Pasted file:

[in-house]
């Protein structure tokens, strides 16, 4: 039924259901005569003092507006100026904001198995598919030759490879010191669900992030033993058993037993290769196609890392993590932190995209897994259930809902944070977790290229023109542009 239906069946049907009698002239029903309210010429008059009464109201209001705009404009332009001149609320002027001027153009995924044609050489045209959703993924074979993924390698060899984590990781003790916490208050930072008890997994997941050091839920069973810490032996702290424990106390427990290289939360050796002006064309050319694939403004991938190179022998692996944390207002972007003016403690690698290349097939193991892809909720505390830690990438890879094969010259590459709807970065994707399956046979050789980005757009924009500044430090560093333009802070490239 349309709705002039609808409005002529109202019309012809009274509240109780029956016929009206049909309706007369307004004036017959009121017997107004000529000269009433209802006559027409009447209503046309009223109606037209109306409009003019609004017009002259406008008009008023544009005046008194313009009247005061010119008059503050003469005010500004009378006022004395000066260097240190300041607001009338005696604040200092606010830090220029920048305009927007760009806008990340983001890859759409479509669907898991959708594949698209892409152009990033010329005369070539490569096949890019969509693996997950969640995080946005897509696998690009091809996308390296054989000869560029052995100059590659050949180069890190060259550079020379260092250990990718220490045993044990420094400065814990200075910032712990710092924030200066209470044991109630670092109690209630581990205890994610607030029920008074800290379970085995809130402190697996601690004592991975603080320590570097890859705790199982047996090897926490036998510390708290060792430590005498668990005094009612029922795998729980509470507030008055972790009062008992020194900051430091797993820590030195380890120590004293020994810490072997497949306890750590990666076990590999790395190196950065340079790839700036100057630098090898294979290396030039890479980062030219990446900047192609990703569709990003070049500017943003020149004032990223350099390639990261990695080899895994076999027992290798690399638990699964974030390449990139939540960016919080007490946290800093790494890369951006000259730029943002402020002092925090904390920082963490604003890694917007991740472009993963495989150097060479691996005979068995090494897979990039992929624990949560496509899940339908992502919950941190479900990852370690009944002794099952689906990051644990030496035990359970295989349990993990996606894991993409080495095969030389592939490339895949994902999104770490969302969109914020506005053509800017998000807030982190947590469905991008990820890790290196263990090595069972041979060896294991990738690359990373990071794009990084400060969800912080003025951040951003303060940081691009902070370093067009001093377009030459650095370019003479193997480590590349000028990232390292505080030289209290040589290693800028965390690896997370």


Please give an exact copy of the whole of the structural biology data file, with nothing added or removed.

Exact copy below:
[in-house]
């Protein structure tokens, strides 16, 4: 039924259901005569003092507006100026904001198995598919030759490879010191669900992030033993058993037993290769196609890392993590932190995209897994259930809902944070977790290229023109542009 239906069946049907009698002239029903309210010429008059009464109201209001705009404009332009001149609320002027001027153009995924044609050489045209959703993924074979993924390698060899984590990781003790916490208050930072008890997994997941050091839920069973810490032996702290424990106390427990290289939360050796002006064309050319694939403004991938190179022998692996944390207002972007003016403690690698290349097939193991892809909720505390830690990438890879094969010259590459709807970065994707399956046979050789980005757009924009500044430090560093333009802070490239 349309709705002039609808409005002529109202019309012809009274509240109780029956016929009206049909309706007369307004004036017959009121017997107004000529000269009433209802006559027409009447209503046309009223109606037209109306409009003019609004017009002259406008008009008023544009005046008194313009009247005061010119008059503050003469005010500004009378006022004395000066260097240190300041607001009338005696604040200092606010830090220029920048305009927007760009806008990340983001890859759409479509669907898991959708594949698209892409152009990033010329005369070539490569096949890019969509693996997950969640995080946005897509696998690009091809996308390296054989000869560029052995100059590659050949180069890190060259550079020379260092250990990718220490045993044990420094400065814990200075910032712990710092924030200066209470044991109630670092109690209630581990205890994610607030029920008074800290379970085995809130402190697996601690004592991975603080320590570097890859705790199982047996090897926490036998510390708290060792430590005498668990005094009612029922795998729980509470507030008055972790009062008992020194900051430091797993820590030195380890120590004293020994810490072997497949306890750590990666076990590999790395190196950065340079790839700036100057630098090898294979290396030039890479980062030219990446900047192609990703569709990003070049500017943003020149004032990223350099390639990261990695080899895994076999027992290798690399638990699964974030390449990139939540960016919080007490946290800093790494890369951006000259730029943002402020002092925090904390920082963490604003890694917007991740472009993963495989150097060479691996005979068995090494897979990039992929624990949560496509899940339908992502919950941190479900990852370690009944002794099952689906990051644990030496035990359970295989349990993990996606894991993409080495095969030389592939490339895949994902999104770490969302969109914020506005053509800017998000807030982190947590469905991008990820890790290196263990090595069972041979060896294991990738690359990373990071794009990084400060969800912080003025951040951003303060940081691009902070370093067009001093377009030459650095370019003479193997480590590349000028990232390292505080030289209290040589290693800028965390690896997370």